The Science Journal of the American Association for Respiratory Care

2012 OPEN FORUM Abstracts


Kenneth Miller, David Blalock, Heather Skilies, Raymond Smith; Lehigh Valley Health Network, Bath, PA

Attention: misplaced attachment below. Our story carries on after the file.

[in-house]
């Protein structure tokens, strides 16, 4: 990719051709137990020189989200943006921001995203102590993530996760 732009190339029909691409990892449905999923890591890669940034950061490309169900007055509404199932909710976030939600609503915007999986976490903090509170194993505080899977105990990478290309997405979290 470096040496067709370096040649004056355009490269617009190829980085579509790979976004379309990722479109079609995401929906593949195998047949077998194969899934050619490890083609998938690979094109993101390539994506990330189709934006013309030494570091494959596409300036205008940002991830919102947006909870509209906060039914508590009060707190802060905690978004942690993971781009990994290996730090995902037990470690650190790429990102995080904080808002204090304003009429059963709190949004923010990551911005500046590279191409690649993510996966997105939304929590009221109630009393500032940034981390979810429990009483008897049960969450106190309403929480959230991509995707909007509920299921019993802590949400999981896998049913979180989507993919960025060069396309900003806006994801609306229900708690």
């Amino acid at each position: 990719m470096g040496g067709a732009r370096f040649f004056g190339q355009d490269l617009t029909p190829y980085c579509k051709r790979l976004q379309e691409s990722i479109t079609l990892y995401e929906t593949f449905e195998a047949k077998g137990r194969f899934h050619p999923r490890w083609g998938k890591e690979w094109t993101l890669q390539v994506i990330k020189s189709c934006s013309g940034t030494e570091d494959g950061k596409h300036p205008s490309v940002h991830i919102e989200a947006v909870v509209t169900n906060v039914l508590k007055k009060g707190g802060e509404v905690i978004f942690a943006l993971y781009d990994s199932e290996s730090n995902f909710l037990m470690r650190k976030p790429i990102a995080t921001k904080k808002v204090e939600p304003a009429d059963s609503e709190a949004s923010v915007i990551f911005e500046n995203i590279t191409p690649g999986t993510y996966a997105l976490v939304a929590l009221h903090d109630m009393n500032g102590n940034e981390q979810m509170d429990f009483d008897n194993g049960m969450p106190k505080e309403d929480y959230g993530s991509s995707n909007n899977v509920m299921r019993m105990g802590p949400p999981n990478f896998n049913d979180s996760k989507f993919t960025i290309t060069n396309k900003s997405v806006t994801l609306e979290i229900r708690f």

Background: In large respiratory care departments locating a specific equipment item can sometimes be overwhelming. Often equipment is located by trial and error. Also equipment inventory continues to change as newer products are added and current items are replaced. This can cause critical delays in the delivery of care and can compromise patient outcomes in emergent situations. This also can lead to staff frustration and dissatisfaction. The necessity for an inventory location indexing system has become a critical need for any rapidly expanding respiratory department with an abundance of equipment and supplies. Method: An analysis of 395 respiratory supplies was conducted. 54 items (14%) had been discontinued, 311 items were stocked in our main storage room, and 30 items were special order items. Out of the 341 respiratory supplies, an average of 20 items (6%) is stocked on the general med/surg floors and an average of 60 items (18%) is stocked in the ICUs. Respiratory therapists and equipment technicians were questioned on the location of random items stocked in various units and the main equipment storage room. Although common items could be promptly located, sporadically used items proved difficult to find in a timely manner. Based on this response time to locate critical supplies, we identified the need for a system to rapidly identify the storage locations of any and all respiratory items. Results: The creation of a searchable on-line inventory document that includes photos and item locations, has significantly improved the response time for deliveries of all respiratory items . Before the creation of the indexing system, finding certain items could take up to a minimun of 10-20 minutes or even longer for seldom used items. Since the implementation of the indexing system, there have been no questions from therapists or newly hired equipment technicians regarding the location of any respiratory supplies. All staff can now locate any respiratory item within one minute. Equipment delays have be erracated and staff satisfication has been enhanced. Conclusion: The development of an on-line searchable equipment inventory system has increased response times for deliveries and has reduced therapist frustration. This system also limits the confusion of locating an item for therapists who need equipment urgently. In addition, the indexing system has proved beneficial in the training of newly hired staff. Sponsored Research - None